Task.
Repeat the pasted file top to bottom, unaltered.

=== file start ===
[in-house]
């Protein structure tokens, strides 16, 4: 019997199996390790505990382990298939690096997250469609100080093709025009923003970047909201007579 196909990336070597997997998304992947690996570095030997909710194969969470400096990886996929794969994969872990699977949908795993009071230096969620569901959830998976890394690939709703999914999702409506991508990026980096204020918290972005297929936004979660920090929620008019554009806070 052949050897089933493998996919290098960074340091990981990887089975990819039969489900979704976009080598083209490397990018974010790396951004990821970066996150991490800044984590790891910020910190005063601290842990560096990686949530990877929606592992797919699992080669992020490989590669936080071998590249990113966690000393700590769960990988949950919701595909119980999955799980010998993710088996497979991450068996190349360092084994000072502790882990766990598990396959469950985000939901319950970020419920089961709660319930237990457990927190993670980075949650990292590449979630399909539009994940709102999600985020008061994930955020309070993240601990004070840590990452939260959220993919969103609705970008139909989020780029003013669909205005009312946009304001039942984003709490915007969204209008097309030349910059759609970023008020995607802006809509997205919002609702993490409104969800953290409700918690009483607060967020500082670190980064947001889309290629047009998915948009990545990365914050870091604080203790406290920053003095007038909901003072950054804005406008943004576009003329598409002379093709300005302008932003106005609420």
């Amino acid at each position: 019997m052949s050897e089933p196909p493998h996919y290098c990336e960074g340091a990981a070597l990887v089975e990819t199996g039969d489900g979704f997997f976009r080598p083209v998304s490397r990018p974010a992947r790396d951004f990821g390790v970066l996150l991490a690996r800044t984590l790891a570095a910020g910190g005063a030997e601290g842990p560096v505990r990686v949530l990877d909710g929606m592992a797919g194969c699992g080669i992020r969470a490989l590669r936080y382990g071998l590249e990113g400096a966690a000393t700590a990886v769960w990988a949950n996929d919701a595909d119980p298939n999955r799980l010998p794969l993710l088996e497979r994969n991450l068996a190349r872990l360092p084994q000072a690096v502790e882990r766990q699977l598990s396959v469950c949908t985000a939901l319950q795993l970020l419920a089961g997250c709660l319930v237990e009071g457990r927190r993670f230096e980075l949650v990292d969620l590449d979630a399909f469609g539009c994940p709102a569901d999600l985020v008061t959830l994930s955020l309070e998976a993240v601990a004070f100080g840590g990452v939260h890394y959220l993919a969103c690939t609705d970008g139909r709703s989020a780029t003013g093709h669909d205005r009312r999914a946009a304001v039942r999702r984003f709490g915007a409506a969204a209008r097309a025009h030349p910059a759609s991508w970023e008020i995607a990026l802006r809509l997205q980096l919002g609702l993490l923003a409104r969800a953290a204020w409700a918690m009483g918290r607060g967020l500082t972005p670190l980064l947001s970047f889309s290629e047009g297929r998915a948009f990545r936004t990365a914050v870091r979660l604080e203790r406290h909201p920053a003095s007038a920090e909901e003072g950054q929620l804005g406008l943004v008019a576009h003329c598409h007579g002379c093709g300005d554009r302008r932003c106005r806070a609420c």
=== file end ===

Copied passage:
[in-house]
């Protein structure tokens, strides 16, 4: 019997199996390790505990382990298939690096997250469609100080093709025009923003970047909201007579 196909990336070597997997998304992947690996570095030997909710194969969470400096990886996929794969994969872990699977949908795993009071230096969620569901959830998976890394690939709703999914999702409506991508990026980096204020918290972005297929936004979660920090929620008019554009806070 052949050897089933493998996919290098960074340091990981990887089975990819039969489900979704976009080598083209490397990018974010790396951004990821970066996150991490800044984590790891910020910190005063601290842990560096990686949530990877929606592992797919699992080669992020490989590669936080071998590249990113966690000393700590769960990988949950919701595909119980999955799980010998993710088996497979991450068996190349360092084994000072502790882990766990598990396959469950985000939901319950970020419920089961709660319930237990457990927190993670980075949650990292590449979630399909539009994940709102999600985020008061994930955020309070993240601990004070840590990452939260959220993919969103609705970008139909989020780029003013669909205005009312946009304001039942984003709490915007969204209008097309030349910059759609970023008020995607802006809509997205919002609702993490409104969800953290409700918690009483607060967020500082670190980064947001889309290629047009998915948009990545990365914050870091604080203790406290920053003095007038909901003072950054804005406008943004576009003329598409002379093709300005302008932003106005609420």
């Amino acid at each position: 019997m052949s050897e089933p196909p493998h996919y290098c990336e960074g340091a990981a070597l990887v089975e990819t199996g039969d489900g979704f997997f976009r080598p083209v998304s490397r990018p974010a992947r790396d951004f990821g390790v970066l996150l991490a690996r800044t984590l790891a570095a910020g910190g005063a030997e601290g842990p560096v505990r990686v949530l990877d909710g929606m592992a797919g194969c699992g080669i992020r969470a490989l590669r936080y382990g071998l590249e990113g400096a966690a000393t700590a990886v769960w990988a949950n996929d919701a595909d119980p298939n999955r799980l010998p794969l993710l088996e497979r994969n991450l068996a190349r872990l360092p084994q000072a690096v502790e882990r766990q699977l598990s396959v469950c949908t985000a939901l319950q795993l970020l419920a089961g997250c709660l319930v237990e009071g457990r927190r993670f230096e980075l949650v990292d969620l590449d979630a399909f469609g539009c994940p709102a569901d999600l985020v008061t959830l994930s955020l309070e998976a993240v601990a004070f100080g840590g990452v939260h890394y959220l993919a969103c690939t609705d970008g139909r709703s989020a780029t003013g093709h669909d205005r009312r999914a946009a304001v039942r999702r984003f709490g915007a409506a969204a209008r097309a025009h030349p910059a759609s991508w970023e008020i995607a990026l802006r809509l997205q980096l919002g609702l993490l923003a409104r969800a953290a204020w409700a918690m009483g918290r607060g967020l500082t972005p670190l980064l947001s970047f889309s290629e047009g297929r998915a948009f990545r936004t990365a914050v870091r979660l604080e203790r406290h909201p920053a003095s007038a920090e909901e003072g950054q929620l804005g406008l943004v008019a576009h003329c598409h007579g002379c093709g300005d554009r302008r932003c106005r806070a609420c």